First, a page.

In the summer of 2005, I was diagnosed with Stage 0 malignant melanoma skin cancer. I was only 8 years old; however, the cancer was treated and thankfully cured in the same summer, by the time I was 9. The cancerous mole was located on the top of my right arm, just above my elbow.
My mom was the one that noticed a changing in the mole every few weeks or every couple months. The mole wasn’t even close to a perfect circle, like a normal mole should be. The edges were rough and asymmetrical, it wasn’t a flat surface, sometimes it would peel, and the mole would also itch and/or burn at times. All of these are warning signs, so my mom refused to let it rest. She took me to my pediatrician, and he said it wasn’t anything to worry about. But what my mom calls her ‘Mother’s Instinct’ wouldn’t let her sleep at night. She took me to a dermatologist, and she also said it was nothing to worry about. My mom continued to not have a good feeling about the mole, so she flat out told the dermatologist, “Remove it, or you can keep wasting my co-pays and both of our time.” The dermatologist was hesitant to remove it because of the scar it would leave. The scar was the least of our worries at this point. The dermatologist removed it, and a few days later, she called back with the results.
She was in a position where she had to tell us she was wrong and that my results came back positive for malignant melanoma. When my parents sat me down and told me that I had skin cancer, I sat there, thoughtless and crying. At this point, I didn’t really know anything about the cancer, so I just cried at the thought of the word. Everything was so surreal, and nothing made sense. Why me? I was 8, I never spent endless summer hours in the sun, I never got burned, my mom was always super mindful of me and my little brother’s sun exposure, and she always remembered to lather us in sunscreen. How could it be me? Skin cancer unfortunately comes from both sides of my family, and three of my four grandparents have all had skin cancer in one form or another.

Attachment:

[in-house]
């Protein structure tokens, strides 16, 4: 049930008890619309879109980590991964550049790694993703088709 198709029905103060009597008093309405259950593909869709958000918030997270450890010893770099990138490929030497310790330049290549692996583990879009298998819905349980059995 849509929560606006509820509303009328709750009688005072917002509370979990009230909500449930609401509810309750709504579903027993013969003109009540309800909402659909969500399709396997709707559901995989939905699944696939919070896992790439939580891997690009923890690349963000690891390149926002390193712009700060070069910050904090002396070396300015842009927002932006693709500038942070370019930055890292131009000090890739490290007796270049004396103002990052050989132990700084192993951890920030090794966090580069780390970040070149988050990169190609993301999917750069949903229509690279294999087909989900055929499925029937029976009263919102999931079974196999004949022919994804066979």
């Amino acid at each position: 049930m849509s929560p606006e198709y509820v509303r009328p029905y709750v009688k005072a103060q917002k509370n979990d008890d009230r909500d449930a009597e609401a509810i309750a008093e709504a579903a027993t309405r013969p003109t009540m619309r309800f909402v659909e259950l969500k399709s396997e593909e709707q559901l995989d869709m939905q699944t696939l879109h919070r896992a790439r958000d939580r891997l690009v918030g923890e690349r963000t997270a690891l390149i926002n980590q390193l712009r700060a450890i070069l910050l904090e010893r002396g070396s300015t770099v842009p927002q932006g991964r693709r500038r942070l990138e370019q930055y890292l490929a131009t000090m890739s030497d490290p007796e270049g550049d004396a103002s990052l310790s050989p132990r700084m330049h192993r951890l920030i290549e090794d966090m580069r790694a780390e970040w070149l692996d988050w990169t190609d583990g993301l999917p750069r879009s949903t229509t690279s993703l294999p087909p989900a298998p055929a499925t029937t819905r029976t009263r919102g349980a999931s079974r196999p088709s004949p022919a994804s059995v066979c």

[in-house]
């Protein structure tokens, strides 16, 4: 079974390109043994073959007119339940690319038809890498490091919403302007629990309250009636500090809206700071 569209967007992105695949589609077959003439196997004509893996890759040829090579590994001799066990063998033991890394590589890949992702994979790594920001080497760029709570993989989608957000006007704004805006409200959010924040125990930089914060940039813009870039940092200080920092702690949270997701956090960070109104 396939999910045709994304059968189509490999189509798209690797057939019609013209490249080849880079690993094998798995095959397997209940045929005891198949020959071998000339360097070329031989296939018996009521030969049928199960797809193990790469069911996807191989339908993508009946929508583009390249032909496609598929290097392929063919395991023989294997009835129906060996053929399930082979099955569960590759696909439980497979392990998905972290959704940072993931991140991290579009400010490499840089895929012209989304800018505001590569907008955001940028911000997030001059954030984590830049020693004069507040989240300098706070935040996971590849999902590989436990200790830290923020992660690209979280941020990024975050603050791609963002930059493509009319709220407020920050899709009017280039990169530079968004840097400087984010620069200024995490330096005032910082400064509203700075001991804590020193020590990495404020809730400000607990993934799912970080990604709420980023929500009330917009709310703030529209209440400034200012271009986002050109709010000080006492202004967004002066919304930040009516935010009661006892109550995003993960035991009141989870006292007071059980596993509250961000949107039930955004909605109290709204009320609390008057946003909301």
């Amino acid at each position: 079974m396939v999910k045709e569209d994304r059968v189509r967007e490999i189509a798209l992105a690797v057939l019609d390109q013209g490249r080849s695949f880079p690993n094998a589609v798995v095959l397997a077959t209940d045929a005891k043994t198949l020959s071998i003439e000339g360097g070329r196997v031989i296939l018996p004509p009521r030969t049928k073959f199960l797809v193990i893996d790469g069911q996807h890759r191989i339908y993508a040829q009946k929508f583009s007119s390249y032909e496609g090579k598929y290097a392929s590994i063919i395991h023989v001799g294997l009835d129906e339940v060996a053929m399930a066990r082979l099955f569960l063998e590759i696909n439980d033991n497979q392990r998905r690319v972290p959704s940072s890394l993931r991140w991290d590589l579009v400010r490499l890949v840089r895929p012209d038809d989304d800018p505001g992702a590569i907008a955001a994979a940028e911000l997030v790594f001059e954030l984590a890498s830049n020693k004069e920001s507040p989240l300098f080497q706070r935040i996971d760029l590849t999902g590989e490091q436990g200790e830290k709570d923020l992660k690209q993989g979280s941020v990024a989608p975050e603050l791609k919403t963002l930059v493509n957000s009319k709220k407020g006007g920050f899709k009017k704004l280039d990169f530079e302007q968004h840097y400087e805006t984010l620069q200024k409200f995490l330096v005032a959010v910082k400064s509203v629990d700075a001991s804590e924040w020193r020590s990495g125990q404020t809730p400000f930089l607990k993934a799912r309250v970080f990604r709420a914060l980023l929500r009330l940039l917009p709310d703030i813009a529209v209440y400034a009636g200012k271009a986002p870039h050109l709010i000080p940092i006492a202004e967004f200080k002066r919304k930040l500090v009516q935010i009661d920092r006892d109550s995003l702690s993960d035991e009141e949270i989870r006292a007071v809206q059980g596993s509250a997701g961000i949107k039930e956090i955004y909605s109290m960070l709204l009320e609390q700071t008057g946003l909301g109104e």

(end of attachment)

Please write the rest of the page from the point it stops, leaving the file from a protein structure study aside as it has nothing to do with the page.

I had two doctors on my side, one that was going to work with my arm and one that was to work with my lymph nodes. After taking a large chunk out of my arm, the doctors were happy to tell us, and we were elated to find out, the tumor hadn’t spread, and all of the tissue and lymph nodes came back negative. They were able to get what is referred to as a “clean margin,” meaning the area around where the biopsy had been taken out did not test positive for cancer cells. I was officially cancer free! For me, I was lucky enough to have the cancer removed in the first mole biopsy, and the cancer hadn’t yet spread deeper into my arm or to my lymph nodes.
Now I don’t go a day outside in the sun without some kind of sunscreen. I keep a travel-size sunscreen in my purse, just in case. I am a firm believer in Mystic tans and at-home tanning products. I get awesome tans from the products I use. You don’t need the sun to be tan. And trust me, the juice isn’t worth the squeeze.
To the people who believe it won’t happen to them, take it from me: it very well can happen. Limit your time in the sun, and always wear your sunscreen. It would be better to wear a low amount of SPF rather than none. If all you want is a nice glow, look at your sunless options. There are SO many advances in these products, and you can see a great glow without being orange and without ending up with skin cancer.
To the people who are currently battling this horrible cancer, don’t give up hope. You’ll get there eventually. You’ll be able to sit and tell your story one day, just like me. I believe in you. To the people who have unfortunately lost their battle, you’re forever in our hearts and you’ll always be remembered.